CVE-2013-0422 – aka: Java 2013 0day 1 – and inofficial patch

by Michael 'mihi' Schierl, @mihi42

Update 2012-01-13 22:30UTC

Oracle has released a patch now. Therefore, my unofficial patch is no longer available for download.


Not by me. At least not now. There is some good analysis available at Immunity, although I do not 100% agree to all of the conclusions drawn.


For issue 1, it is enough to add a checkPackageAccess call into MBeanInstantiator class. As there is a second place that instantiates classes (there is a third one in deserialize, but I am pretty confident classes created there cannot "leak"), I added a second call:

--- com/sun/jmx/mbeanserver/	Sat Jan 12 19:57:00 2013
+++ com/sun/jmx/mbeanserver/	Sat Jan 12 20:10:20 2013
@@ -165,6 +165,7 @@
                 // Ok we do not have a primitive type ! We need to build
                 // the signature of the method
+                ReflectUtil.checkPackageAccess(signature[i]);
                 if (aLoader != null) {
                     // We need to load the class through the class
                     // loader of the target object.
@@ -626,6 +627,7 @@
                 IllegalArgumentException("The class name cannot be null"),
                               "Exception occurred during object instantiation");
+        ReflectUtil.checkPackageAccess(className);
         try {
             if (loader == null)
                 loader = MBeanInstantiator.class.getClassLoader();

Issue 2 is a bit different. Here I disagree with the Immunity opinion that the bug is in missing skipping of reflection classes. Reason is that the "new" reflection mechanism should by design not leave any trace in the stack trace, as it patches up the caller stack so that it looks as if the reflectively loaded method is called directly (and patching the CallSite so that if the same method is called again at the same place, it is much faster. Also speeding up the return case as fewer frames have to be popped). Apparently, this stack trace cleaning sometimes forgets a frame or two, so that issue should be fixed. But since this is in native code (as well as the stack walk to find the caller), it is not that easy to fix. Maybe for the same reason, MethodHandleNatives#isCallerSensitive was introduced in Java 7u9. Methods listed there will perform some more complex and slower caller binding to (hopefully) avoid this issue. However, all the Lookup.find* methods were not included here. So I patched it to include all the Lookup methods, and also include all the MethodHandles methods since the comment in getCallerClassAtEntryPoint suggests that they use the same mechanism:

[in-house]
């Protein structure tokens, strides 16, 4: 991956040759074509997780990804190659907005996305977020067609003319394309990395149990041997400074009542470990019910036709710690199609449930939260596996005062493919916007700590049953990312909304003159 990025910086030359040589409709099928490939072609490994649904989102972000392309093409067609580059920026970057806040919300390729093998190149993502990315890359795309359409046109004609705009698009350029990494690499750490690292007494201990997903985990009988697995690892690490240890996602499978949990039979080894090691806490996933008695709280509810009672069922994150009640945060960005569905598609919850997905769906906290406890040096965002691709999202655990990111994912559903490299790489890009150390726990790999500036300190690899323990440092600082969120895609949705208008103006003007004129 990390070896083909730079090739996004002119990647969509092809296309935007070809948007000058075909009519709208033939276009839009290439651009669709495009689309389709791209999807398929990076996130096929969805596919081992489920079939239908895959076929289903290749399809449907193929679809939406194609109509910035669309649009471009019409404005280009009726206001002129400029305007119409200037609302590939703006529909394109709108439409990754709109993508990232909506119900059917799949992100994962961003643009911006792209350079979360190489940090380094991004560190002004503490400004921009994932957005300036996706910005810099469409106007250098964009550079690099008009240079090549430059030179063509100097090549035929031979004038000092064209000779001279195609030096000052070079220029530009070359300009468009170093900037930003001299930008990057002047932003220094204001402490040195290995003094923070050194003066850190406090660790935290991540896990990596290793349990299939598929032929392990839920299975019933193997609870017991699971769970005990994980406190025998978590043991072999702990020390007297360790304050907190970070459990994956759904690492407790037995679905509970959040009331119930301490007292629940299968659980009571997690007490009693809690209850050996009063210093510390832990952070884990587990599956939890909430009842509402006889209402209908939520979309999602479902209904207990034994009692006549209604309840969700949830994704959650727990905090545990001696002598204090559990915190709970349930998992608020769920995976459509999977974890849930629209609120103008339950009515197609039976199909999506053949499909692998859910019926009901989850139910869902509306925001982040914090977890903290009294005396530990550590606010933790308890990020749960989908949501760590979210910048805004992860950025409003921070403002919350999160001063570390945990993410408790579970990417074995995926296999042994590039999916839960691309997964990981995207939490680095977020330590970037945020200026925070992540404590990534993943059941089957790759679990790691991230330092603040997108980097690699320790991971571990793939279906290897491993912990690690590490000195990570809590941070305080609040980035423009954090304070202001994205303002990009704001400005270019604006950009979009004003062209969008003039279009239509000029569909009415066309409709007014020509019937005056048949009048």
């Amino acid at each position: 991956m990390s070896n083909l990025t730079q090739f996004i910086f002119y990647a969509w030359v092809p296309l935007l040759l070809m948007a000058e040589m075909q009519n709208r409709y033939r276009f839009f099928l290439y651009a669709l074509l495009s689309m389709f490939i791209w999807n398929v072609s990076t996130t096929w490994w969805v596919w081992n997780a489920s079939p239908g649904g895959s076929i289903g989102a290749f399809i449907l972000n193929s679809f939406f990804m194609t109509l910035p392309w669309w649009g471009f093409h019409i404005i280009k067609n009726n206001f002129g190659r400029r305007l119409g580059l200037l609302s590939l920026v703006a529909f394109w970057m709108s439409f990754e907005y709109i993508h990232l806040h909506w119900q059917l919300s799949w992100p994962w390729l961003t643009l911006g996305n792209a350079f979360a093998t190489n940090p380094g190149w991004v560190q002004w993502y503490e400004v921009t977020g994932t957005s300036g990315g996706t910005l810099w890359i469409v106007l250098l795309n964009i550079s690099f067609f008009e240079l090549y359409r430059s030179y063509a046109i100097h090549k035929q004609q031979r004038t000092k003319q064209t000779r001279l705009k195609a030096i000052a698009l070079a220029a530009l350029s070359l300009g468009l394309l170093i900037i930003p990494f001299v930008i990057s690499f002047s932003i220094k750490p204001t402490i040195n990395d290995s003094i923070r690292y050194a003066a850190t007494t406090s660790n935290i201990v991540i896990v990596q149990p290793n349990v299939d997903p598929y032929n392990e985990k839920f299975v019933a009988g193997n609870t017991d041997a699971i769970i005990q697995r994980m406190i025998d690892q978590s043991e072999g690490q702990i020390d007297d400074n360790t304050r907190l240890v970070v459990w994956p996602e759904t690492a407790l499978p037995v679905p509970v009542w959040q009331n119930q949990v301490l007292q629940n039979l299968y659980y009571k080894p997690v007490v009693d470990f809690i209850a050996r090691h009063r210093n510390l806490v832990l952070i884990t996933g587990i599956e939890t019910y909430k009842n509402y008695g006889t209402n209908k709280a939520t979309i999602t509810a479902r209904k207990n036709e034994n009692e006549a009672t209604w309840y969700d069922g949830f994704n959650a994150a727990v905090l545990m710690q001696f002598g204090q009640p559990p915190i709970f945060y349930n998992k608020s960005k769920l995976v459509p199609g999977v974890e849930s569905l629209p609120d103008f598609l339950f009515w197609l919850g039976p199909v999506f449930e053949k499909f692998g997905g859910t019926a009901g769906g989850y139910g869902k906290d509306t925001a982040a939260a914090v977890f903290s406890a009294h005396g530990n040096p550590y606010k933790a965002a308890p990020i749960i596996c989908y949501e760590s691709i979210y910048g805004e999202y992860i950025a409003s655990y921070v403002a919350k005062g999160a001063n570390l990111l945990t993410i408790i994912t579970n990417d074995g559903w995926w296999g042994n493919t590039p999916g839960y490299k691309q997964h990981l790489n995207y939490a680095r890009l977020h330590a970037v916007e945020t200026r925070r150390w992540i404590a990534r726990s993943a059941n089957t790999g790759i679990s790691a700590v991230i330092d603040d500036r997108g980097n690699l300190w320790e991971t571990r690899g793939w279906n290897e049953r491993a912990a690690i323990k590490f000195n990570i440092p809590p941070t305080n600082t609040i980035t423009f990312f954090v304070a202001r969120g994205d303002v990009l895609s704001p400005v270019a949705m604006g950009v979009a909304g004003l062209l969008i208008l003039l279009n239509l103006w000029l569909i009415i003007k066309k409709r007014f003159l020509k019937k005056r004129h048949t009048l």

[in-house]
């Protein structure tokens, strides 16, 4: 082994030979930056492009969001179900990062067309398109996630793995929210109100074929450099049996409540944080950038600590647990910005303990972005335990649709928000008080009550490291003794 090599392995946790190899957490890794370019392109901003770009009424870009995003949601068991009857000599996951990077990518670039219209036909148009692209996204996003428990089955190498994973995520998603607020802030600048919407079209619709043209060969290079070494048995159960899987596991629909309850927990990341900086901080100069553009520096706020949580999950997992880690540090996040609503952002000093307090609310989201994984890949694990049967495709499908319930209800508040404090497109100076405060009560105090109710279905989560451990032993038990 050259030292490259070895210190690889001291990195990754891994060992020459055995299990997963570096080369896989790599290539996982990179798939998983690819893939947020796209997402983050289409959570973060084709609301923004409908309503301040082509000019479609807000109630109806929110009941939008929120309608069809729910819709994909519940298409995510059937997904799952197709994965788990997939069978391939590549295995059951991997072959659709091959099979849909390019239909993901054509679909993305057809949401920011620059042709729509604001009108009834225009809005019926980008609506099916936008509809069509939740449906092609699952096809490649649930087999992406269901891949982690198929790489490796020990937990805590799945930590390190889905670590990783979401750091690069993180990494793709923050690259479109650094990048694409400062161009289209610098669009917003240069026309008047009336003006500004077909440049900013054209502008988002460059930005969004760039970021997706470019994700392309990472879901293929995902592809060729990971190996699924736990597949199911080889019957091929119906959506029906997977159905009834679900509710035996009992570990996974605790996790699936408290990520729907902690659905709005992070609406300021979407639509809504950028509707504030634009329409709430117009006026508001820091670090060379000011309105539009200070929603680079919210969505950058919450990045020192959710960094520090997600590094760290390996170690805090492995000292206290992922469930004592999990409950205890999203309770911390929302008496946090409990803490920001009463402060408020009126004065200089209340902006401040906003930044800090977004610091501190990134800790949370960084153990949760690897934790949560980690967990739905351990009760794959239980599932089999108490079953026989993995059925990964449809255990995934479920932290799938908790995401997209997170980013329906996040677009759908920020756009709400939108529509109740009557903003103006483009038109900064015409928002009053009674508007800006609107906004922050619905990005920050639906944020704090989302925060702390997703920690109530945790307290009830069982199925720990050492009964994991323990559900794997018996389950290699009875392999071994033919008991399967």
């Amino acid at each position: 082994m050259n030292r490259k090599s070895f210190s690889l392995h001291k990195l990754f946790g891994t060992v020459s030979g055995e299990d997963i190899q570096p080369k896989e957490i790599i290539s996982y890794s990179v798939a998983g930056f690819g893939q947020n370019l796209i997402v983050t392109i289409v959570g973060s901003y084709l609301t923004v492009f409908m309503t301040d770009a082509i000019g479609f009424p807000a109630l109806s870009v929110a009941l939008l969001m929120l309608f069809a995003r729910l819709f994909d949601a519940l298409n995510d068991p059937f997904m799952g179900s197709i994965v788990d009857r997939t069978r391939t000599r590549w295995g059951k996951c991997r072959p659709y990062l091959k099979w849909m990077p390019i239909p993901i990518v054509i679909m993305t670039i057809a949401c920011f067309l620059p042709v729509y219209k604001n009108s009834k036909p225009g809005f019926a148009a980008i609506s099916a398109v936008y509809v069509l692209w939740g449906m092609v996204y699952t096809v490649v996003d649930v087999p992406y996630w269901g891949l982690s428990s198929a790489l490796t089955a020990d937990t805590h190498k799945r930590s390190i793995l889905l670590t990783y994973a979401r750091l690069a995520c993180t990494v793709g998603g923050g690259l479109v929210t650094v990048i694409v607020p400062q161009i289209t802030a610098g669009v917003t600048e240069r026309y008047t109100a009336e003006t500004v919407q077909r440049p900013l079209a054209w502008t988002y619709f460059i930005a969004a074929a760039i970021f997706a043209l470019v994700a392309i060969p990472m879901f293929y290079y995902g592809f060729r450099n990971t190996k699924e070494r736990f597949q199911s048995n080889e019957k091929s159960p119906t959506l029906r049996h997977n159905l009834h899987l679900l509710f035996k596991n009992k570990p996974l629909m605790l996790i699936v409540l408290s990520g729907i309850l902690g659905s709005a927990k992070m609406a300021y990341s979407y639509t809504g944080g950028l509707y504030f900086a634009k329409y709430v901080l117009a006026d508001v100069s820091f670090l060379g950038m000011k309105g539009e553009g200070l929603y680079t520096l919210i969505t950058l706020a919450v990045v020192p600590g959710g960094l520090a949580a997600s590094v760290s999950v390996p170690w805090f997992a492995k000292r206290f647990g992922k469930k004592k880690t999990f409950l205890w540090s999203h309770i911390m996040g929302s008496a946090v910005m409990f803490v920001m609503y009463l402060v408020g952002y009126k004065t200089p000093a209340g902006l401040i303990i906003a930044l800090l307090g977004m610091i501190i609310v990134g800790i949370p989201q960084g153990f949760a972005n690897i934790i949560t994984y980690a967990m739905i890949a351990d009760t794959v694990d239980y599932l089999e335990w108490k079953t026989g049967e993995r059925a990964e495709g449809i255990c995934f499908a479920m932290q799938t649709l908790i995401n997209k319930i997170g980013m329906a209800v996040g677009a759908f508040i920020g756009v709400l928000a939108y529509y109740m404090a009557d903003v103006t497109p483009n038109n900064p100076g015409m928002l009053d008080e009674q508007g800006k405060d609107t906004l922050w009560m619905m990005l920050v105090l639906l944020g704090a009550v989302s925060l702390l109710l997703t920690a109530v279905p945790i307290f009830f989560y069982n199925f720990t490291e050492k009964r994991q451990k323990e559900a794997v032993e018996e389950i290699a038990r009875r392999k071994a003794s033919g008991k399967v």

*** java/lang/invoke/	Wed Nov 28 04:42:18 2012
--- java/lang/invoke/	Sat Jan 12 19:55:20 2013
*** 411,416 ****
--- 411,418 ----
      static boolean isCallerSensitive(MemberName mem) {
          Class<?> defc = mem.getDeclaringClass();
+         if (defc == MethodHandles.class || defc == Lookup.class)
+         	return true; // better safe than sorry
          switch (mem.getName()) {
          case "doPrivileged":
              return defc ==;

How to use the fix

Most people do not like to recompile their JDK (or rebuild the rt.jar and the shared classes cache), but fortunately there is a (not very well documented and surely not intended for this use case) feature that if you have a jar file in jre/lib/endorsed folder, all class files in there will shadow class files of rt.jar. It was originally intended for updating XML parsers in Java 1.4 where it might have been needed more urgently than now, but it still works in Java 7.

Note that this patch will only work with Java 7 Update 10 (not Update 9 or any other Java version) and I won't take any responsibilities that it fixes the bug completely or that it won't break any other Java applications. I tested it with some exploits and it seemed to block them fine, though, and Eclipse still runs when using it :-)

Download Java7ZeroDay2013Buster1.jar (38 KB) No longer available, see above


Java 7 2013 Zero Day 1 Buster

by Michael 'mihi' Schierl, <schierlm at>,

To use, locate the (jre/)lib/security folder in your JDK/JRE (there should be a
file called cacerts in it), create a folder (jre/)lib/endorsed next to it and
place this Jar inside it. The Java VM will load all Jar files in this folder
and replace any of its own runtime classes (from rt.jar) by .class files inside
of these Jars. Note that this feature is not officially supported by Sun/Oracle
except for updating XML parser libraries, but it seems to work.

Use this Jar only for Java 7 Update 10, as other versions may have a
different version of the patched class and break horribly.

The patch seems to properly block the access vectors used by the 0day circulating
at the moment, but I take no responsibility that it fixes all ways this bug can be
exploited, nor that it will not break any other existing Java programs.

The source code of the patched class is also included in the Jar file.

Stay safe!